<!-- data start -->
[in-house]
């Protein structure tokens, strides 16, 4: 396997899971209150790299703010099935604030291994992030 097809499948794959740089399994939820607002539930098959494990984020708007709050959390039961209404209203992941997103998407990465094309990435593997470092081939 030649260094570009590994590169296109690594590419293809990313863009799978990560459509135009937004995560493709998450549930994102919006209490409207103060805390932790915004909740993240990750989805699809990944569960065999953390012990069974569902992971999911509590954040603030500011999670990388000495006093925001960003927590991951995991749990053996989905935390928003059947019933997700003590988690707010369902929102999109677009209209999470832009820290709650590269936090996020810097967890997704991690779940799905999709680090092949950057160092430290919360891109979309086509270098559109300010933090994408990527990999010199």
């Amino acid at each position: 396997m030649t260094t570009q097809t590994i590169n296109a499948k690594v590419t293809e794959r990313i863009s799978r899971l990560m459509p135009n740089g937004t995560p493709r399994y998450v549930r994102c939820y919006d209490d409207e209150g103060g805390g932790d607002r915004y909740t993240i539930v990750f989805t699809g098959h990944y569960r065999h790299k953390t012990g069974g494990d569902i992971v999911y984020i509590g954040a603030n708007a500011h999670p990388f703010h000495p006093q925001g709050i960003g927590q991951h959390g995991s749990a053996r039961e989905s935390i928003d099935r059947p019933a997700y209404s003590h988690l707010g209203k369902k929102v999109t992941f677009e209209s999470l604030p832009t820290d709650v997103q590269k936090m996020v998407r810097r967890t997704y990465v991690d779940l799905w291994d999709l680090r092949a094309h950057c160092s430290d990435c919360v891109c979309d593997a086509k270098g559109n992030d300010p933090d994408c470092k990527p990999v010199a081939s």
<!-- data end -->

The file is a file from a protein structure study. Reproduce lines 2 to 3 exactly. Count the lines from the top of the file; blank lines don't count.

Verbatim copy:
């Protein structure tokens, strides 16, 4: 396997899971209150790299703010099935604030291994992030 097809499948794959740089399994939820607002539930098959494990984020708007709050959390039961209404209203992941997103998407990465094309990435593997470092081939 030649260094570009590994590169296109690594590419293809990313863009799978990560459509135009937004995560493709998450549930994102919006209490409207103060805390932790915004909740993240990750989805699809990944569960065999953390012990069974569902992971999911509590954040603030500011999670990388000495006093925001960003927590991951995991749990053996989905935390928003059947019933997700003590988690707010369902929102999109677009209209999470832009820290709650590269936090996020810097967890997704991690779940799905999709680090092949950057160092430290919360891109979309086509270098559109300010933090994408990527990999010199």
């Amino acid at each position: 396997m030649t260094t570009q097809t590994i590169n296109a499948k690594v590419t293809e794959r990313i863009s799978r899971l990560m459509p135009n740089g937004t995560p493709r399994y998450v549930r994102c939820y919006d209490d409207e209150g103060g805390g932790d607002r915004y909740t993240i539930v990750f989805t699809g098959h990944y569960r065999h790299k953390t012990g069974g494990d569902i992971v999911y984020i509590g954040a603030n708007a500011h999670p990388f703010h000495p006093q925001g709050i960003g927590q991951h959390g995991s749990a053996r039961e989905s935390i928003d099935r059947p019933a997700y209404s003590h988690l707010g209203k369902k929102v999109t992941f677009e209209s999470l604030p832009t820290d709650v997103q590269k936090m996020v998407r810097r967890t997704y990465v991690d779940l799905w291994d999709l680090r092949a094309h950057c160092s430290d990435c919360v891109c979309d593997a086509k270098g559109n992030d300010p933090d994408c470092k990527p990999v010199a081939s």